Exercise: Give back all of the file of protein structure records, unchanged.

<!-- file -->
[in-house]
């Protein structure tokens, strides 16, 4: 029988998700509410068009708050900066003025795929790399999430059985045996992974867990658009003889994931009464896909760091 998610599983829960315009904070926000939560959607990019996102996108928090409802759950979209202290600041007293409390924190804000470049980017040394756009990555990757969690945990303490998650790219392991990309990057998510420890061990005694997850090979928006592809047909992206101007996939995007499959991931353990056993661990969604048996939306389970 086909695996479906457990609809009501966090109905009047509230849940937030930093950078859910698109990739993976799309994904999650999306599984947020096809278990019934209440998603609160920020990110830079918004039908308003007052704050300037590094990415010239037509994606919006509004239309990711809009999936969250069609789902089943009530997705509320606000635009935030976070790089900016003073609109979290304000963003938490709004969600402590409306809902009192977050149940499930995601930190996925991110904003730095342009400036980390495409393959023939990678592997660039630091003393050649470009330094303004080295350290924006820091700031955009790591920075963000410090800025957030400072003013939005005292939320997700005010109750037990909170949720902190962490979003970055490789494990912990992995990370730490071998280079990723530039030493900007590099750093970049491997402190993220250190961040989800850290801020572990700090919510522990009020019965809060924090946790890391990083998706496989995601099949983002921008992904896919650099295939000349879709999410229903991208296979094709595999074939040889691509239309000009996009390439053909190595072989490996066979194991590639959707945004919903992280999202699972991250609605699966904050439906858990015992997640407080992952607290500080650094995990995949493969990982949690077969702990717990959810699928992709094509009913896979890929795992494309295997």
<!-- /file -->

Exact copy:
[in-house]
């Protein structure tokens, strides 16, 4: 029988998700509410068009708050900066003025795929790399999430059985045996992974867990658009003889994931009464896909760091 998610599983829960315009904070926000939560959607990019996102996108928090409802759950979209202290600041007293409390924190804000470049980017040394756009990555990757969690945990303490998650790219392991990309990057998510420890061990005694997850090979928006592809047909992206101007996939995007499959991931353990056993661990969604048996939306389970 086909695996479906457990609809009501966090109905009047509230849940937030930093950078859910698109990739993976799309994904999650999306599984947020096809278990019934209440998603609160920020990110830079918004039908308003007052704050300037590094990415010239037509994606919006509004239309990711809009999936969250069609789902089943009530997705509320606000635009935030976070790089900016003073609109979290304000963003938490709004969600402590409306809902009192977050149940499930995601930190996925991110904003730095342009400036980390495409393959023939990678592997660039630091003393050649470009330094303004080295350290924006820091700031955009790591920075963000410090800025957030400072003013939005005292939320997700005010109750037990909170949720902190962490979003970055490789494990912990992995990370730490071998280079990723530039030493900007590099750093970049491997402190993220250190961040989800850290801020572990700090919510522990009020019965809060924090946790890391990083998706496989995601099949983002921008992904896919650099295939000349879709999410229903991208296979094709595999074939040889691509239309000009996009390439053909190595072989490996066979194991590639959707945004919903992280999202699972991250609605699966904050439906858990015992997640407080992952607290500080650094995990995949493969990982949690077969702990717990959810699928992709094509009913896979890929795992494309295997």